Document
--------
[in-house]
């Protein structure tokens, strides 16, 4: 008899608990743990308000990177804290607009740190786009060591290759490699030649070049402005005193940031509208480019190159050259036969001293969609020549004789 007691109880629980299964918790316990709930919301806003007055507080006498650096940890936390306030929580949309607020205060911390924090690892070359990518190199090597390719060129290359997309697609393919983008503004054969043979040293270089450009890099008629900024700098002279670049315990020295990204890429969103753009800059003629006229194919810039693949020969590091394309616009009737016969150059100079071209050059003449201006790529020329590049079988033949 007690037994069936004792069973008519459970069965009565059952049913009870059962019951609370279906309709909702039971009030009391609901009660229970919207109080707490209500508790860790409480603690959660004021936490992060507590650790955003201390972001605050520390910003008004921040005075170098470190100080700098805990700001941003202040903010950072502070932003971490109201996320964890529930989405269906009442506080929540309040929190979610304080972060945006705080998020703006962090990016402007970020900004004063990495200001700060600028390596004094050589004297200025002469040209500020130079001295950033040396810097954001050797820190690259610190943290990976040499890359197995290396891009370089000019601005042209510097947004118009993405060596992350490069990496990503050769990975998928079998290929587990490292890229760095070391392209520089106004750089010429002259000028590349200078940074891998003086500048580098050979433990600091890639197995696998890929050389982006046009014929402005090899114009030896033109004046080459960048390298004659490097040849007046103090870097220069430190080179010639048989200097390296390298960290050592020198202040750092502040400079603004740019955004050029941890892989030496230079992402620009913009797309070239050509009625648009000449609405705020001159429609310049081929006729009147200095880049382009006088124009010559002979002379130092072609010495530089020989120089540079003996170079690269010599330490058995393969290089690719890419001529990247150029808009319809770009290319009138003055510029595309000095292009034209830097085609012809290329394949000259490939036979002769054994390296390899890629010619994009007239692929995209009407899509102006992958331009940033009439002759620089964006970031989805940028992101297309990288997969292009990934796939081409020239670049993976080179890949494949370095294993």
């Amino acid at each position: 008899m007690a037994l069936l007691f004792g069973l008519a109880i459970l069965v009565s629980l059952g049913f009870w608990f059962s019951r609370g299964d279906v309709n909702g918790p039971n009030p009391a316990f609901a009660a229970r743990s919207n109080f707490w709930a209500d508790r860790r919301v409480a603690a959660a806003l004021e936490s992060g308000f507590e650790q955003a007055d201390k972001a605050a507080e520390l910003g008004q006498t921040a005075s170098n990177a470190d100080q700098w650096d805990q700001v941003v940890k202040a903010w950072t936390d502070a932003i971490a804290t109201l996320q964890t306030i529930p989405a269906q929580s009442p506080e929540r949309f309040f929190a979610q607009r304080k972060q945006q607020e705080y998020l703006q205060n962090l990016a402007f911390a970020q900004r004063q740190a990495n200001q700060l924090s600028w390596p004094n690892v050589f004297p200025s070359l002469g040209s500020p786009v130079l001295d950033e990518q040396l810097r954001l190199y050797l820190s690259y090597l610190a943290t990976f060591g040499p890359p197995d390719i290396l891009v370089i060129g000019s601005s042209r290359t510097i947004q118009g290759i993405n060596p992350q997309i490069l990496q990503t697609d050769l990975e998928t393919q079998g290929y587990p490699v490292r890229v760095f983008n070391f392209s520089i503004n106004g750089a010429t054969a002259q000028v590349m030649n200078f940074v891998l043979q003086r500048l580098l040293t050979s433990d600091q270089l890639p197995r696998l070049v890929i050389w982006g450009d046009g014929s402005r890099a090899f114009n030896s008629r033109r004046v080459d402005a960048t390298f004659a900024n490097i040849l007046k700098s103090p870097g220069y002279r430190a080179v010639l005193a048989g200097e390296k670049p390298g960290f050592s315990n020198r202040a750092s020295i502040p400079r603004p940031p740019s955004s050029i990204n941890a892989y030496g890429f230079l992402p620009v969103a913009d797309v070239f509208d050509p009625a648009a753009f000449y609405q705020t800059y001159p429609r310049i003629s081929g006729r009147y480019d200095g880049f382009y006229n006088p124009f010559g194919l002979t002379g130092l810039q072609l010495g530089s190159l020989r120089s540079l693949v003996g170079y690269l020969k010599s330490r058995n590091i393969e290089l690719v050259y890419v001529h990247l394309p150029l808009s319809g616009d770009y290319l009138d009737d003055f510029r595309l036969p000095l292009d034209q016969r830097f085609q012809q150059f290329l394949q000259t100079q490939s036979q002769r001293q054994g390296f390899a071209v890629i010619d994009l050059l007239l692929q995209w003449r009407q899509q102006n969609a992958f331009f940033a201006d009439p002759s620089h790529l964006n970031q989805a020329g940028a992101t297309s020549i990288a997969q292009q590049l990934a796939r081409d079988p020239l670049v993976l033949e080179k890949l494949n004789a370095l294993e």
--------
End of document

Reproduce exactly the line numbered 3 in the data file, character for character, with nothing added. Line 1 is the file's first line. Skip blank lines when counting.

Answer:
């Amino acid at each position: 008899m007690a037994l069936l007691f004792g069973l008519a109880i459970l069965v009565s629980l059952g049913f009870w608990f059962s019951r609370g299964d279906v309709n909702g918790p039971n009030p009391a316990f609901a009660a229970r743990s919207n109080f707490w709930a209500d508790r860790r919301v409480a603690a959660a806003l004021e936490s992060g308000f507590e650790q955003a007055d201390k972001a605050a507080e520390l910003g008004q006498t921040a005075s170098n990177a470190d100080q700098w650096d805990q700001v941003v940890k202040a903010w950072t936390d502070a932003i971490a804290t109201l996320q964890t306030i529930p989405a269906q929580s009442p506080e929540r949309f309040f929190a979610q607009r304080k972060q945006q607020e705080y998020l703006q205060n962090l990016a402007f911390a970020q900004r004063q740190a990495n200001q700060l924090s600028w390596p004094n690892v050589f004297p200025s070359l002469g040209s500020p786009v130079l001295d950033e990518q040396l810097r954001l190199y050797l820190s690259y090597l610190a943290t990976f060591g040499p890359p197995d390719i290396l891009v370089i060129g000019s601005s042209r290359t510097i947004q118009g290759i993405n060596p992350q997309i490069l990496q990503t697609d050769l990975e998928t393919q079998g290929y587990p490699v490292r890229v760095f983008n070391f392209s520089i503004n106004g750089a010429t054969a002259q000028v590349m030649n200078f940074v891998l043979q003086r500048l580098l040293t050979s433990d600091q270089l890639p197995r696998l070049v890929i050389w982006g450009d046009g014929s402005r890099a090899f114009n030896s008629r033109r004046v080459d402005a960048t390298f004659a900024n490097i040849l007046k700098s103090p870097g220069y002279r430190a080179v010639l005193a048989g200097e390296k670049p390298g960290f050592s315990n020198r202040a750092s020295i502040p400079r603004p940031p740019s955004s050029i990204n941890a892989y030496g890429f230079l992402p620009v969103a913009d797309v070239f509208d050509p009625a648009a753009f000449y609405q705020t800059y001159p429609r310049i003629s081929g006729r009147y480019d200095g880049f382009y006229n006088p124009f010559g194919l002979t002379g130092l810039q072609l010495g530089s190159l020989r120089s540079l693949v003996g170079y690269l020969k010599s330490r058995n590091i393969e290089l690719v050259y890419v001529h990247l394309p150029l808009s319809g616009d770009y290319l009138d009737d003055f510029r595309l036969p000095l292009d034209q016969r830097f085609q012809q150059f290329l394949q000259t100079q490939s036979q002769r001293q054994g390296f390899a071209v890629i010619d994009l050059l007239l692929q995209w003449r009407q899509q102006n969609a992958f331009f940033a201006d009439p002759s620089h790529l964006n970031q989805a020329g940028a992101t297309s020549i990288a997969q292009q590049l990934a796939r081409d079988p020239l670049v993976l033949e080179k890949l494949n004789a370095l294993e």